Around 2,500 patients are to take part in a pilot study which will see their blood pressure readings remotely monitored by health professionals.
The feasibility study, being carried out in the NHS Lothian region, will see patients who suffer from high blood pressure take their own readings and text the results to their doctor by mobile phone.
GPs will then be able to see a much greater quantity of data than they normally would, which in turn aims to give them a better understanding of the patients, and improve care outcomes.
It is also hoped the data – which will trigger an automatic response to advise patients to contact their doctor if they are deemed at risk – will ultimately reduce the number of face to face appointments.
Professor Brian McKinstry, a GP and also professor of Primary Care and E-Health at Edinburgh University’s Centre for Population Health Studies, said: “Patients will take their blood pressure and they will text their results to a central server and every month or every three months, depending on how well the patients control, a report of that blood pressure will be sent to their GP. So it’s following a light touch regime: it’s not that someone’s going to be sitting there waiting for something to happen.
“What’ll happen is that GPs will get a report and it’s lot more information than they have been getting up until now, where they just see a patient twice a year, so we anticipate that this will improve care and also hopefully, although we don’t know if it will or not, it will be able to reduce the number of times a patient will be able to go to the doctor, which is a benefit for both them and the medical practice.”
If successful, the project could be rolled out to some 25,000 patients across Scotland over the next two years. The study also hopes to incorporate pregnant women, who are deemed a group particularly at risk of high blood pressure.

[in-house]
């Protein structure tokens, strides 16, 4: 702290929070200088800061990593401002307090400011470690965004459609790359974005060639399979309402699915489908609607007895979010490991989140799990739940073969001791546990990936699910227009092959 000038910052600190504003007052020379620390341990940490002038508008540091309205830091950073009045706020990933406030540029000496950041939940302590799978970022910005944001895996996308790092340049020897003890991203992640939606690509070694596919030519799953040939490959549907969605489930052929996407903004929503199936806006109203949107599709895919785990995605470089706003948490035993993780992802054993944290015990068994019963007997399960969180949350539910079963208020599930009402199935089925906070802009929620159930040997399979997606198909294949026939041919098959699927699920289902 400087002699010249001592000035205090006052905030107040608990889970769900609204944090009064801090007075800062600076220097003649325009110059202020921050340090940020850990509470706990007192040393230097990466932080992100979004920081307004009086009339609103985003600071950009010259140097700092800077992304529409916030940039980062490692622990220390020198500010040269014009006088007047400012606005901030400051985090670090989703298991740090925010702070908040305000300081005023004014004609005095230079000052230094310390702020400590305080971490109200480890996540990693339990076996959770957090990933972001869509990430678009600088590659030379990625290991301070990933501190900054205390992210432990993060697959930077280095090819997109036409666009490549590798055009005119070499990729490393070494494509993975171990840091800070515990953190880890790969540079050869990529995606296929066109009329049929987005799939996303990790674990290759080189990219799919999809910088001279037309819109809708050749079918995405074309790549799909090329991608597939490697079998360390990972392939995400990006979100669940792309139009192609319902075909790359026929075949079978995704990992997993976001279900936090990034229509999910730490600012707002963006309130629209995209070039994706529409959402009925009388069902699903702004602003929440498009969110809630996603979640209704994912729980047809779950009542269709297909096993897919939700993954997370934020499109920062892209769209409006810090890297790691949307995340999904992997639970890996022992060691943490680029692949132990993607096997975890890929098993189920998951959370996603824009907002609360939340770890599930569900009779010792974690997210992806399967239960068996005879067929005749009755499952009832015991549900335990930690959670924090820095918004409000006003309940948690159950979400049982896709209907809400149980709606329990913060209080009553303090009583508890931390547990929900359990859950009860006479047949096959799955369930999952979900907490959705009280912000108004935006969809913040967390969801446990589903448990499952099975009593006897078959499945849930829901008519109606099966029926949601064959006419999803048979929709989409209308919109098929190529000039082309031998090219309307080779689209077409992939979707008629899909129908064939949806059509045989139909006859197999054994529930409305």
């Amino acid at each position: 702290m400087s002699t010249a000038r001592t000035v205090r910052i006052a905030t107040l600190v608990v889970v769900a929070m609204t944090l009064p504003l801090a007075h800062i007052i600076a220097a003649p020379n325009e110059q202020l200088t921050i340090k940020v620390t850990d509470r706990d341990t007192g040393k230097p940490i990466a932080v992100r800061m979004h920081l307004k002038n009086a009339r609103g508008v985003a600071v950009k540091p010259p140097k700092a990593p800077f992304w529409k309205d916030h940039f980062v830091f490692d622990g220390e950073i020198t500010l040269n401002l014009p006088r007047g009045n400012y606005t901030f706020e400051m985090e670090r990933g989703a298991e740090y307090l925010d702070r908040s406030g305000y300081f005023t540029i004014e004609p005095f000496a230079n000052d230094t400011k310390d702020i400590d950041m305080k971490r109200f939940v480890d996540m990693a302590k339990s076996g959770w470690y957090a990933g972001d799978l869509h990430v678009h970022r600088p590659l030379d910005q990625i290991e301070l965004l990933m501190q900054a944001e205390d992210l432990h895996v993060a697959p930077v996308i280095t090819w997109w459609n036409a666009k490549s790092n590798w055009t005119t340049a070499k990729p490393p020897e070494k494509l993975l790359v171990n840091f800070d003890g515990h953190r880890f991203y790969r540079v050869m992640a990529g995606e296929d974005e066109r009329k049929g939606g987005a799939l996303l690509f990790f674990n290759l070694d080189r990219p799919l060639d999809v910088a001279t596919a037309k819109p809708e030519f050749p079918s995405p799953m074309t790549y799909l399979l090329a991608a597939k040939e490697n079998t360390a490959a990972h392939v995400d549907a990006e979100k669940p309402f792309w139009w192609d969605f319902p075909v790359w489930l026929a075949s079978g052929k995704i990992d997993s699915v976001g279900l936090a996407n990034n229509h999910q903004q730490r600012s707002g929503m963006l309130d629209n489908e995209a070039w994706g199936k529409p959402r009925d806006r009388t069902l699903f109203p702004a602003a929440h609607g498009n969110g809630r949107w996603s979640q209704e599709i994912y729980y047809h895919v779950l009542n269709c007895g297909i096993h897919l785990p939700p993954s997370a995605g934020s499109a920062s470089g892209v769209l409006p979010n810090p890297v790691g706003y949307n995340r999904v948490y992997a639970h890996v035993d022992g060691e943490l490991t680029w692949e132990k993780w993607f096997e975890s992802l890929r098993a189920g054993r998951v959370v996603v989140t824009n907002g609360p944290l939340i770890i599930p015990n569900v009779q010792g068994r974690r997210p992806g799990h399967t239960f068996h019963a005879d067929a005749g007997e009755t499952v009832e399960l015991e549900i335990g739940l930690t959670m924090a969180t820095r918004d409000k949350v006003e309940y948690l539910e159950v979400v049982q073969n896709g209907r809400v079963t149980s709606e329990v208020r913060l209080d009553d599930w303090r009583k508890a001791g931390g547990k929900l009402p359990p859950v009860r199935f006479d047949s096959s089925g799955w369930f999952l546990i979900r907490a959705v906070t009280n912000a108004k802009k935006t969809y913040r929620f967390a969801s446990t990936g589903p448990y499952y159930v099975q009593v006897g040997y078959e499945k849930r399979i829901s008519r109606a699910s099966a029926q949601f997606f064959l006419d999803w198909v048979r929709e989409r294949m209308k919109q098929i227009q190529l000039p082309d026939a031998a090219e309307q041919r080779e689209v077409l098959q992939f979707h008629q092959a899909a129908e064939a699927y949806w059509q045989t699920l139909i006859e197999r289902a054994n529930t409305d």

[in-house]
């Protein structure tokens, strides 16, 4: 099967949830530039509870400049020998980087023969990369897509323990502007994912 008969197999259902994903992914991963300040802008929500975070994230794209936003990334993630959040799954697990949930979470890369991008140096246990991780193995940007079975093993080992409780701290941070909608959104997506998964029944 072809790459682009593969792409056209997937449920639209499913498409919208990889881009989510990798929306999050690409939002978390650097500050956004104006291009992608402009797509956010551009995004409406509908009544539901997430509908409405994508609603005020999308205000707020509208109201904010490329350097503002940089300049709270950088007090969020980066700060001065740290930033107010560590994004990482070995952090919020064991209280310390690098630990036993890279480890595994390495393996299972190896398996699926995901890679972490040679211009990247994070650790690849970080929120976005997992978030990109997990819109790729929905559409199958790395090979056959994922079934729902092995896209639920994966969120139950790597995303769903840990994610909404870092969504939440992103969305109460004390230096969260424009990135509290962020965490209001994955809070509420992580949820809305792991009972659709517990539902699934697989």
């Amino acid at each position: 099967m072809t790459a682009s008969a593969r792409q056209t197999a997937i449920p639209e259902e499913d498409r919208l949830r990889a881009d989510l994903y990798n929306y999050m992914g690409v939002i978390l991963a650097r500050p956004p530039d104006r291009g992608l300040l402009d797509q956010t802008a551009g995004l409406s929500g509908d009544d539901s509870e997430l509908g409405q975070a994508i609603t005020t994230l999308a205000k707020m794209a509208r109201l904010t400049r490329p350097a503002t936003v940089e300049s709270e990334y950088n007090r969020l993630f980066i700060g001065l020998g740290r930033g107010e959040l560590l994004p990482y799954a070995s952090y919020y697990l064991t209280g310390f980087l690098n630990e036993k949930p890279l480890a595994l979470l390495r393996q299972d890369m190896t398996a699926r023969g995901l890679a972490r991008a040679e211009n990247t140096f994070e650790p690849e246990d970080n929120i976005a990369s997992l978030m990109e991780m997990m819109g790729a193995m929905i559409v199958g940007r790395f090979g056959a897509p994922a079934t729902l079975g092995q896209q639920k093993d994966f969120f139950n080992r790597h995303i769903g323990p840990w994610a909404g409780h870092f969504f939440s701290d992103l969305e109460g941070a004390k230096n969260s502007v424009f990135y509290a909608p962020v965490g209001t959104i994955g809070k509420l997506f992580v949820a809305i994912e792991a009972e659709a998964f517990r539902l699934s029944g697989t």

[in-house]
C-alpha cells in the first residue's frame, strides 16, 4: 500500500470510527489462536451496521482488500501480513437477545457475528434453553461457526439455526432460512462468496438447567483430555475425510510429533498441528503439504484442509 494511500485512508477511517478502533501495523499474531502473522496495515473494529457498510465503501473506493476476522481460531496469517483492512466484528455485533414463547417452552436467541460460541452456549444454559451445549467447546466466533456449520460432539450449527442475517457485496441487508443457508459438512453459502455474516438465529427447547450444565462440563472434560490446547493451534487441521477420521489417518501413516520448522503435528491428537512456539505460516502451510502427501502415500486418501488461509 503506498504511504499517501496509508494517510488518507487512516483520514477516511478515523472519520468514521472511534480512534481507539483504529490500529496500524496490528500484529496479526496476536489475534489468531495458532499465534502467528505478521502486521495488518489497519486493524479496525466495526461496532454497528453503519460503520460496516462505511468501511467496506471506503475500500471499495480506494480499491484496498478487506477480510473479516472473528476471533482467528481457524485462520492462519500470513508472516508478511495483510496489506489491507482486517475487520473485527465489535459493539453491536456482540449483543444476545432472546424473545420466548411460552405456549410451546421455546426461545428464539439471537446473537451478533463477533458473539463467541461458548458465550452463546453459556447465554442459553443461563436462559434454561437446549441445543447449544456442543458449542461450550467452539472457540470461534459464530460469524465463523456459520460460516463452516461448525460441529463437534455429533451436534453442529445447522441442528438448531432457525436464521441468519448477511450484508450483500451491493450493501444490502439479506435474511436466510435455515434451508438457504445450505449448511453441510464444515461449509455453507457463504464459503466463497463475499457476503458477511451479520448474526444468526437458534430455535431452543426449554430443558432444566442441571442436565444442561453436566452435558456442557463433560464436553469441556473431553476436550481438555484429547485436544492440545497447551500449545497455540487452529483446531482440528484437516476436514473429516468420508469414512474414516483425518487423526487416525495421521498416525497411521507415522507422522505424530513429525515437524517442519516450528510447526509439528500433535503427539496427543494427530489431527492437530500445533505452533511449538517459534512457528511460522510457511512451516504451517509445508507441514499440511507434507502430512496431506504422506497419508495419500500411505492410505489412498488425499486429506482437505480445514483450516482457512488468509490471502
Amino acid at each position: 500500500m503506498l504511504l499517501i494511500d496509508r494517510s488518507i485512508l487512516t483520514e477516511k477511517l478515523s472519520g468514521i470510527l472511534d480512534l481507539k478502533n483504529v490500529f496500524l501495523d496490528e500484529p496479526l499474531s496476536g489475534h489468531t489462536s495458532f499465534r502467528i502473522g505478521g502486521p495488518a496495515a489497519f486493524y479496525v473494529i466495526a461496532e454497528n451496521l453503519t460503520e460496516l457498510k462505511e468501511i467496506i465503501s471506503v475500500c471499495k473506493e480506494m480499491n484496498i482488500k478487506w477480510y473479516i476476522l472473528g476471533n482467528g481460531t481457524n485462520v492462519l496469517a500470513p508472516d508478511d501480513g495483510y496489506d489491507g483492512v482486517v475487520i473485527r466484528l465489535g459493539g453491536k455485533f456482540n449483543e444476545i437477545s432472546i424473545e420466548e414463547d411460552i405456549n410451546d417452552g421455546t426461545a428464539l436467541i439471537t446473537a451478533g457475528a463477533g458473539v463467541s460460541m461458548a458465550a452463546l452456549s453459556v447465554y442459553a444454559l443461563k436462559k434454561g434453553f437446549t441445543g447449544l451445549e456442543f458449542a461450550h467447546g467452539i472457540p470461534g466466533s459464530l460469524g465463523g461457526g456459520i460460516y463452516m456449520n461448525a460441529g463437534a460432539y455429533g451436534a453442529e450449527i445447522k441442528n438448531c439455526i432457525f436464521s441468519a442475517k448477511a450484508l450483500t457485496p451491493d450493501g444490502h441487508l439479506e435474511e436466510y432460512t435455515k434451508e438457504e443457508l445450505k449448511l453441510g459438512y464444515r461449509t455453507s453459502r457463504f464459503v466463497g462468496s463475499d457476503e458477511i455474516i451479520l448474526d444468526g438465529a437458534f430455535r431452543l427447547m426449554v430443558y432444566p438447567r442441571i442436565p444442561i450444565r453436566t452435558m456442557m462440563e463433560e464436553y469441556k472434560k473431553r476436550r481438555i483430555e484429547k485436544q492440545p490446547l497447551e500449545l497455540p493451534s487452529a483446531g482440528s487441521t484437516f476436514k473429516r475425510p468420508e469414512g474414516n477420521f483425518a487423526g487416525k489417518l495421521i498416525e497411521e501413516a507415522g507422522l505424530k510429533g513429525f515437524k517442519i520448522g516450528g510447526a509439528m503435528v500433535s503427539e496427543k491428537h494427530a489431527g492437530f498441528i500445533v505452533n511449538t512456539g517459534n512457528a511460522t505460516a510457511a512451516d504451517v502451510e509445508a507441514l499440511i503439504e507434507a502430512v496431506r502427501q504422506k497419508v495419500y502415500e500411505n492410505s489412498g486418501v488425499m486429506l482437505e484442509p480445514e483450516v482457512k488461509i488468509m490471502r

Whilst not a ‘high-tech’ form of communication, in using simple SMS messaging, the system could be modified in future to reflect the rapidly growing number of people using smartphones. However its beauty is its simplicity, and low cost, according to Professor McKinstry.
“The system we’re using is a really, really simple system: it’s even called ‘simple telehealth’”, he explains.
“In the future, of course, it would be sensible to use an app but at the moment we will not be going along that route, but we will probably be doing it. We’re aware of the fact that texting is a format that is slowly disappearing but the system is set up in such a way that it will work even with the changes in technology.”
The technology itself, called Florence, was developed by NHS England but has been adapted for use by GPs in Scotland, to present the data in a way which can be easily assimilated. The initial patients will be recruited at the beginning of next year and once the pilot has been evaluated it could be rolled out across the country within the next 24 months.
Alongside that piece of work, the NHS in Scotland is also working on ways to determine whether it can predict if and when a patient suffering from chronic obstructive pulmonary disorder (COPD) is likely to be admitted to hospital. Health and data experts are working on ways to develop algorithms that will aid the decision making behind predicting future hospital admissions.
Professor McKinstry explains that the evidence for telemonitoring has been less strong for COPD than for other conditions, which is why improvements to the algorithms are being sought.